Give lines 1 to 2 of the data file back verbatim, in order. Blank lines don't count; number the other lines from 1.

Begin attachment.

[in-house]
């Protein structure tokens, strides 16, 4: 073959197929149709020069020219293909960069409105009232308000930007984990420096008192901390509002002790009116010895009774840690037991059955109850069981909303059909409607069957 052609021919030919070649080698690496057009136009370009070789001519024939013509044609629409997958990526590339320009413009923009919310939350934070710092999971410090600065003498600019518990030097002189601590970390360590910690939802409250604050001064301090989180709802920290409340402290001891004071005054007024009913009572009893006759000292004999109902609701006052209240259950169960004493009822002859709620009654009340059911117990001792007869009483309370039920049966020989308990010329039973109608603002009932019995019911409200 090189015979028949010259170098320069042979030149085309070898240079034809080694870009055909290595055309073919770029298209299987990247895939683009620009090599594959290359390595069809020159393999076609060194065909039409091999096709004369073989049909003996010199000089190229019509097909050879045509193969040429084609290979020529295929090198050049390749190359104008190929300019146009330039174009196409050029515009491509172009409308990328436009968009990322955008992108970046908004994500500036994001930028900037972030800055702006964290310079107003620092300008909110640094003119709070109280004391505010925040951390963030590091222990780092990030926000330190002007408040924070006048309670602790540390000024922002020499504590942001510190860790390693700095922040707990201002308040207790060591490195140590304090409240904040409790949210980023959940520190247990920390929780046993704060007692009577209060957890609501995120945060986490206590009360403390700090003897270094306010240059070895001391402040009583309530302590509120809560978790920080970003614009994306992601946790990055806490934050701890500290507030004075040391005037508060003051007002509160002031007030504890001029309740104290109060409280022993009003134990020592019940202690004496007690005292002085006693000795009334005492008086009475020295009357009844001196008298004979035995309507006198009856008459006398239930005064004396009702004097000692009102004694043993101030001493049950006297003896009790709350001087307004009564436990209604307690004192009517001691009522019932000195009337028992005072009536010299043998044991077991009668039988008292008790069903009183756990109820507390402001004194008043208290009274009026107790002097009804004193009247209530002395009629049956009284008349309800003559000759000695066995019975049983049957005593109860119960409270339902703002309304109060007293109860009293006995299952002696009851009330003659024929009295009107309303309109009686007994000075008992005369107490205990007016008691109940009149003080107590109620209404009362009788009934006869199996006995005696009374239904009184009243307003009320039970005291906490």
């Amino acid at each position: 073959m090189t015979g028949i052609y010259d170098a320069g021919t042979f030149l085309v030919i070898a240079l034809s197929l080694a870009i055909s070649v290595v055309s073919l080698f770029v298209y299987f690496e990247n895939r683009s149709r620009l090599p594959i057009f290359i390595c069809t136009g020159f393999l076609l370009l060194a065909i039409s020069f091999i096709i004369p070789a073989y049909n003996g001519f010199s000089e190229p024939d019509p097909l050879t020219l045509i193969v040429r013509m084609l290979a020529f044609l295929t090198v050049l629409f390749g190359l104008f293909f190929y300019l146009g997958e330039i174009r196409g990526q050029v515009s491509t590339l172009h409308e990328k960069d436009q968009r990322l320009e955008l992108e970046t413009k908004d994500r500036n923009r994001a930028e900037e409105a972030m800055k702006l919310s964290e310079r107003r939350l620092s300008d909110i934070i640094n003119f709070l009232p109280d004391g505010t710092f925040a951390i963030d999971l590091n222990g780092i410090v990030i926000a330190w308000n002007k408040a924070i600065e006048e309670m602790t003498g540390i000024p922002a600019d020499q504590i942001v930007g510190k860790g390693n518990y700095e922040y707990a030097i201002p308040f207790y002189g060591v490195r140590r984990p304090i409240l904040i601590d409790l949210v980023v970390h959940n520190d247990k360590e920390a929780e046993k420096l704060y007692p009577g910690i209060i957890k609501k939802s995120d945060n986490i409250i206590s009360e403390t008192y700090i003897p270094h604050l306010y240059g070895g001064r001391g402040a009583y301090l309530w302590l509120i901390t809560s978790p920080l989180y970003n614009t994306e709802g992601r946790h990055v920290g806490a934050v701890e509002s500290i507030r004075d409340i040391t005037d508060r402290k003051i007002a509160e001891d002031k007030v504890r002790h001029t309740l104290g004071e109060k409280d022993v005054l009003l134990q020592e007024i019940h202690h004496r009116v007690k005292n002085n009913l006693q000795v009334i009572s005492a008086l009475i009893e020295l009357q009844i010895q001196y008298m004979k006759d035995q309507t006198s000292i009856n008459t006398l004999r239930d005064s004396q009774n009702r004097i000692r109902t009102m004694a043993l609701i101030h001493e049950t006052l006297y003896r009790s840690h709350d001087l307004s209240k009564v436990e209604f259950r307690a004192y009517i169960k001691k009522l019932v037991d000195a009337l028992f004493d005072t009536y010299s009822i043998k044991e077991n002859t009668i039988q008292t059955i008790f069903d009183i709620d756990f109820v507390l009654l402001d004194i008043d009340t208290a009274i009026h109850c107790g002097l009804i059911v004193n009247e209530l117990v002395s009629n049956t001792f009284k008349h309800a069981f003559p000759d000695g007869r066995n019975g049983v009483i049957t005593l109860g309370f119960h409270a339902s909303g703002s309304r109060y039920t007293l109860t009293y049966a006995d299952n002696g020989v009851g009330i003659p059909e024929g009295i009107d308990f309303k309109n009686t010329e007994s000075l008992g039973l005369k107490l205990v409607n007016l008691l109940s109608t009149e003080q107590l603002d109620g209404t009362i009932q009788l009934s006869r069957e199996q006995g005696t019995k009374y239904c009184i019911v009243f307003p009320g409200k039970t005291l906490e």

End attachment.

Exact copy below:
[in-house]
């Protein structure tokens, strides 16, 4: 073959197929149709020069020219293909960069409105009232308000930007984990420096008192901390509002002790009116010895009774840690037991059955109850069981909303059909409607069957 052609021919030919070649080698690496057009136009370009070789001519024939013509044609629409997958990526590339320009413009923009919310939350934070710092999971410090600065003498600019518990030097002189601590970390360590910690939802409250604050001064301090989180709802920290409340402290001891004071005054007024009913009572009893006759000292004999109902609701006052209240259950169960004493009822002859709620009654009340059911117990001792007869009483309370039920049966020989308990010329039973109608603002009932019995019911409200 090189015979028949010259170098320069042979030149085309070898240079034809080694870009055909290595055309073919770029298209299987990247895939683009620009090599594959290359390595069809020159393999076609060194065909039409091999096709004369073989049909003996010199000089190229019509097909050879045509193969040429084609290979020529295929090198050049390749190359104008190929300019146009330039174009196409050029515009491509172009409308990328436009968009990322955008992108970046908004994500500036994001930028900037972030800055702006964290310079107003620092300008909110640094003119709070109280004391505010925040951390963030590091222990780092990030926000330190002007408040924070006048309670602790540390000024922002020499504590942001510190860790390693700095922040707990201002308040207790060591490195140590304090409240904040409790949210980023959940520190247990920390929780046993704060007692009577209060957890609501995120945060986490206590009360403390700090003897270094306010240059070895001391402040009583309530302590509120809560978790920080970003614009994306992601946790990055806490934050701890500290507030004075040391005037508060003051007002509160002031007030504890001029309740104290109060409280022993009003134990020592019940202690004496007690005292002085006693000795009334005492008086009475020295009357009844001196008298004979035995309507006198009856008459006398239930005064004396009702004097000692009102004694043993101030001493049950006297003896009790709350001087307004009564436990209604307690004192009517001691009522019932000195009337028992005072009536010299043998044991077991009668039988008292008790069903009183756990109820507390402001004194008043208290009274009026107790002097009804004193009247209530002395009629049956009284008349309800003559000759000695066995019975049983049957005593109860119960409270339902703002309304109060007293109860009293006995299952002696009851009330003659024929009295009107309303309109009686007994000075008992005369107490205990007016008691109940009149003080107590109620209404009362009788009934006869199996006995005696009374239904009184009243307003009320039970005291906490």